Title: Effect of immersion chilling and air chilling on texture quality and cook yield of chicken breast tenderlion deboned for hours postmortem Authors
Submitted to: International Poultry Scientific Forum
Publication Type: Abstract Only
Publication Acceptance Date: November 18, 2008
Publication Date: January 26, 2009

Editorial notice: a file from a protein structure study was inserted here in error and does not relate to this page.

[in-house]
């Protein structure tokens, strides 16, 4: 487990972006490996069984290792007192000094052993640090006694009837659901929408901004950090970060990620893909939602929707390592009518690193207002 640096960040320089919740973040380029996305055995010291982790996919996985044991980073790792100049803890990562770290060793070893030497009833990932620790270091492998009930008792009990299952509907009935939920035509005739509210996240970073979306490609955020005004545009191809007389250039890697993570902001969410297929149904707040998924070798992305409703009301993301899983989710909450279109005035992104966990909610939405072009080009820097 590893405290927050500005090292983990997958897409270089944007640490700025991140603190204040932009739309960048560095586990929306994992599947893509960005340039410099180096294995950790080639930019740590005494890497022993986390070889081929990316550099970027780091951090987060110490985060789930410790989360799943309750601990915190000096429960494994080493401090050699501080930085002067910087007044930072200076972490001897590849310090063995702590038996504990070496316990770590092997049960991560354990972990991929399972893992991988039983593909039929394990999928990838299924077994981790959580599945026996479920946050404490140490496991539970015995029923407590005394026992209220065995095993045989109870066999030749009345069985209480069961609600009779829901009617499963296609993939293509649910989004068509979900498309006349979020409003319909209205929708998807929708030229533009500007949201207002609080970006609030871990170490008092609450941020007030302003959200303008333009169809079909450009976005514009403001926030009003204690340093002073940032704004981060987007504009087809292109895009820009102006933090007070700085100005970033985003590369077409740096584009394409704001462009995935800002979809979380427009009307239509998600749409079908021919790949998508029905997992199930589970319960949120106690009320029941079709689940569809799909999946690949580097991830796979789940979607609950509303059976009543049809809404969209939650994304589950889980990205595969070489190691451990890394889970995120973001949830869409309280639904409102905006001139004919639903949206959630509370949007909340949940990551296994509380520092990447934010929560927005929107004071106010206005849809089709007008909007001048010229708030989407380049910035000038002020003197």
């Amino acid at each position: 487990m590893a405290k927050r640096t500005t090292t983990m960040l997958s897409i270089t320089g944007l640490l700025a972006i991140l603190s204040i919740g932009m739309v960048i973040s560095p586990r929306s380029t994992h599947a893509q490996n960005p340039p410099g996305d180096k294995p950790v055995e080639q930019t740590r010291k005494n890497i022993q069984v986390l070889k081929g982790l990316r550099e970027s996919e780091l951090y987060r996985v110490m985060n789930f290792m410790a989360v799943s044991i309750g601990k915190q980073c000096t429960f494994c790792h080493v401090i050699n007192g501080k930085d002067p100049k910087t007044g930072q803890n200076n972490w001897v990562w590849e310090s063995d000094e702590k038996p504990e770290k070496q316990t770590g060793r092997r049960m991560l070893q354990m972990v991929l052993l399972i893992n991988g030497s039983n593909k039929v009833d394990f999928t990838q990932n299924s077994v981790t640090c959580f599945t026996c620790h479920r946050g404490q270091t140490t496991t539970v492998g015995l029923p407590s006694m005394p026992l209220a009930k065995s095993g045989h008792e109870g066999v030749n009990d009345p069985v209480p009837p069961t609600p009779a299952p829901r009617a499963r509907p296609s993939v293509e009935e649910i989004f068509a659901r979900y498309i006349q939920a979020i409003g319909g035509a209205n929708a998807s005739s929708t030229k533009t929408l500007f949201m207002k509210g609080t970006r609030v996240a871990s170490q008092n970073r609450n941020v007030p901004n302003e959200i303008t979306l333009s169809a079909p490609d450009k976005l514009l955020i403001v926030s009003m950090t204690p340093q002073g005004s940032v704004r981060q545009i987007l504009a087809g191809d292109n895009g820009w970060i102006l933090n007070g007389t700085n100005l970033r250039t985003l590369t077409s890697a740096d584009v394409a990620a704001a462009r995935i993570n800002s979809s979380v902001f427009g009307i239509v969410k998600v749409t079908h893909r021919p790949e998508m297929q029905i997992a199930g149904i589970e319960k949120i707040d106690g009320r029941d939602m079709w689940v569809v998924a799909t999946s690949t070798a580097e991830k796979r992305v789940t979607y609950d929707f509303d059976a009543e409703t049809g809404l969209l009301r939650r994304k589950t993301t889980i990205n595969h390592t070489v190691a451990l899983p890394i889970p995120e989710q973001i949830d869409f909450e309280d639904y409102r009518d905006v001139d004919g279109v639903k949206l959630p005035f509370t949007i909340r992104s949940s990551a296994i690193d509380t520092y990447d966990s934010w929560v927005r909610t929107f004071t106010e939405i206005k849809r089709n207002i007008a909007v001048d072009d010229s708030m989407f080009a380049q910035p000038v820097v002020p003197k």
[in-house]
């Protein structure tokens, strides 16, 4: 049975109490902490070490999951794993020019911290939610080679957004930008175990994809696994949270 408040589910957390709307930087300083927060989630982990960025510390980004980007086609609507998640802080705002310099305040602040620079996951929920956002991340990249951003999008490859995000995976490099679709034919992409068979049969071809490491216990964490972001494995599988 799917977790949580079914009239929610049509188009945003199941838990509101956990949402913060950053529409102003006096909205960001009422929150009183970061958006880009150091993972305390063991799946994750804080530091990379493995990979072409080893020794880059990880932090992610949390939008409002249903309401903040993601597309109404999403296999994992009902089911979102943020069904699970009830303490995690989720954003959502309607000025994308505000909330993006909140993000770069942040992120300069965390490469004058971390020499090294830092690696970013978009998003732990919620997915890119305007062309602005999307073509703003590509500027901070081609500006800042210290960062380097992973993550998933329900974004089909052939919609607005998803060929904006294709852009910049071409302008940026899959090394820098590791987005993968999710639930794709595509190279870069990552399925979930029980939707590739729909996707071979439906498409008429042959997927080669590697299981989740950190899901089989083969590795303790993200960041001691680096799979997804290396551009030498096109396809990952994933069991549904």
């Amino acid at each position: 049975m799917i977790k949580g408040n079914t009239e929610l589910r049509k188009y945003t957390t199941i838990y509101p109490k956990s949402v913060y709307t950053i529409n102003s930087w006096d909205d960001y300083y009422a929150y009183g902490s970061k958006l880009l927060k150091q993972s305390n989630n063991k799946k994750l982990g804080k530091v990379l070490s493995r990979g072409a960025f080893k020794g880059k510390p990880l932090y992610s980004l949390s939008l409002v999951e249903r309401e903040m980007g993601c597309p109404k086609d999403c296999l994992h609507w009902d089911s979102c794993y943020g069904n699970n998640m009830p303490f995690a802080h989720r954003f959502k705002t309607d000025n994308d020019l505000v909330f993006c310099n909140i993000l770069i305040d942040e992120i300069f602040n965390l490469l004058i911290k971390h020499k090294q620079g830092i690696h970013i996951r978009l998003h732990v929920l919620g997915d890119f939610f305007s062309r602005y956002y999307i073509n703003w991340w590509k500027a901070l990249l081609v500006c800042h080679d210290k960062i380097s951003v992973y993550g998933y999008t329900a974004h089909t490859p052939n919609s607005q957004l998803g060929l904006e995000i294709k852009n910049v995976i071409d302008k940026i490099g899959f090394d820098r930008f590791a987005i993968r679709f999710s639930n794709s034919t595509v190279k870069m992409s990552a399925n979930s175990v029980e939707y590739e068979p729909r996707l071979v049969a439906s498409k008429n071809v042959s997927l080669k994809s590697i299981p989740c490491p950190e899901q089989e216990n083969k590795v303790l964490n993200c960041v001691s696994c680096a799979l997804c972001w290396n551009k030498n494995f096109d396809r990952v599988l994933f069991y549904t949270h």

Citation: Zhuang, H., Savage, E.M., Smith, D., Berrang, M.E. 2009. Effect of immersion chilling and air chilling on texture quality and cook yield of chicken breast tenderlion deboned for hours postmortem. International Poultry Scientific Forum. 88(Suppl. 1):P215. 205. Technical Abstract: Boneless chicken breast fillets (pectoralis major) and tenderloins (pectoralis minor) are common poultry products in retail markets and are used extensively by restaurants and food service. Texture quality of these products could be impacted by poultry processing methods and parameters. Effects of chilling methods on fillets are available in published literature; however, there is a lack of published information of chilling methods effects on tenders. The objective of this study was to evaluate the effect of carcass chilling methods, water immersion chilling (IC) and air chilling (AC), on sensory texture descriptive profiles, Warner-Bratzler (WB) shear and cook yield of broiler breast tenders deboned at 4h postmortem. Ready-to-cook carcasses (42 days of age) were hot-boned as a pre-chill control, or chilled either by IC (0.3oC, 50 min) or by AC (0.7oC, 150 min). The chilled tenders were removed from the bone at 4h postmortem. Tenders were cooked to an endpoint temperature of 78-80oC. The texture qualities were measured by trained sensory panelists using 0-15 point universal intensity scales and by a TA-XT Plus Texture Analyzer fitted with a Warner-Bratzler shear blade. Our study shows that the average intensity scores for the 12 sensory texture attributes ranged from 1.5 to 5.9, the WB shear averages ranged from 20 to 31 Newton, and the average cook yield was 87%. No differences were found in cook yield between the hot-boned and the chilled samples. The average intensity scores of the texture attributes, cohesiveness, hardness, cohesiveness of mass, rate of breakdown and chewiness, and the average WB shear force values were significantly higher in the hot-boned samples than either of the chilled samples. However, there were no significant differences in the sensory texture profiles, WB shear and cook yield between the immersion-chilled and air-chilled tenders. These results demonstrate that either of IC and AC methods can be used to reduce broiler carcass temperature without losses of chicken breast tender texture quality and cook yield.